Are intermediate sanctions meeting the need of filling the gap between probation and incarceration?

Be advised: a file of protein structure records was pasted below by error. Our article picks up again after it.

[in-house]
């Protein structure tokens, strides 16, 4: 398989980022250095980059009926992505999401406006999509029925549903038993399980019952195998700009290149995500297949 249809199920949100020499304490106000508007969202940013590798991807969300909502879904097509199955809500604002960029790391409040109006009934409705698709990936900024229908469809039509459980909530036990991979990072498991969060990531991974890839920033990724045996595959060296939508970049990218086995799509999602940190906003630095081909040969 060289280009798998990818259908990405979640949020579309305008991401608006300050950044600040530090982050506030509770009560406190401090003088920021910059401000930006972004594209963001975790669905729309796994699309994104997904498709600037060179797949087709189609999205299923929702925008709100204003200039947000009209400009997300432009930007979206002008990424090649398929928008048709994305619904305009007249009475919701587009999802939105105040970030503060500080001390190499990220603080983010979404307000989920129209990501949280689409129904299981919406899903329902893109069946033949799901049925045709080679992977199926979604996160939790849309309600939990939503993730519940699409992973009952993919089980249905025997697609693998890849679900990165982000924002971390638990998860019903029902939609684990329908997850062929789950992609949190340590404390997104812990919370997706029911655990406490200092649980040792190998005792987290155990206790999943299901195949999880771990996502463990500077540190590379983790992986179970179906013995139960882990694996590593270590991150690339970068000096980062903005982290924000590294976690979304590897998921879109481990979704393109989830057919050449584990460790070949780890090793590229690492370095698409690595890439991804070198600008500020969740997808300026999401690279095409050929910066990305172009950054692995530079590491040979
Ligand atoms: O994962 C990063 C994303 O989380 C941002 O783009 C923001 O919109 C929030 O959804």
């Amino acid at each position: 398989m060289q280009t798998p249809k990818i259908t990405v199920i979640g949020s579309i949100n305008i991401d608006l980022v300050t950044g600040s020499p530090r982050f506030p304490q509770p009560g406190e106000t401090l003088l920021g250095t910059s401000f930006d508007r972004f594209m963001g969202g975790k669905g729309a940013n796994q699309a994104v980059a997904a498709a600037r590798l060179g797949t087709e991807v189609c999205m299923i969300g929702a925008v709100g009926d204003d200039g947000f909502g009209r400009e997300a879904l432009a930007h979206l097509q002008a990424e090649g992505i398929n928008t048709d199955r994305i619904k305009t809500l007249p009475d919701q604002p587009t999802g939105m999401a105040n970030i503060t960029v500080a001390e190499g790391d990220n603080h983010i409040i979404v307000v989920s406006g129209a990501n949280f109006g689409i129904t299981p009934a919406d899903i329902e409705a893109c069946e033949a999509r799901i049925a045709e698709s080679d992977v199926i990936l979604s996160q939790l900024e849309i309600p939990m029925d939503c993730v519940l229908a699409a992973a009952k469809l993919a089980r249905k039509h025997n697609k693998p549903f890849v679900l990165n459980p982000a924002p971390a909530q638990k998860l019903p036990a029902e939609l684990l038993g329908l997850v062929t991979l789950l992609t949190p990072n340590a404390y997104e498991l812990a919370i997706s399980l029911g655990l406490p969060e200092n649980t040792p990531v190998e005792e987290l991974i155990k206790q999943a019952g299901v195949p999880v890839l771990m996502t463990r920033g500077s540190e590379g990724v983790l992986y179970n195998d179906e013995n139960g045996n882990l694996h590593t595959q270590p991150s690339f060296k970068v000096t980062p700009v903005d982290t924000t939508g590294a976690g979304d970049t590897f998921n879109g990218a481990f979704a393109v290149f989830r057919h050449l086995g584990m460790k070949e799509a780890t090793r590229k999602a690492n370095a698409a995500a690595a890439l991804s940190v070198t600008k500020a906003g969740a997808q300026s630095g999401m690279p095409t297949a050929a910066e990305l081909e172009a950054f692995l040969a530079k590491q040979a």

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Not quite sure what you mean by intermediate sanctions; but I assume you mean punishments beyond mere probation but short of incarceration. My argument would be yes, they do, in certain situations. A first time offender for Driving Under the Influence might be rehabilitated by attending an Alcohol Training Class. Those convicted of first offense misdemeanors might profit from Community Service. The sentence serves not only to punish the offender; but also teach him/her a lesson. It in essence rehabilitates him to society without the trauma of incarceration with hardened criminals and the attendant loss of reputation. Of course, for serious crimes and felonies, I see no alternative except Incarceration. The more problematic issue is where does one draw the line.
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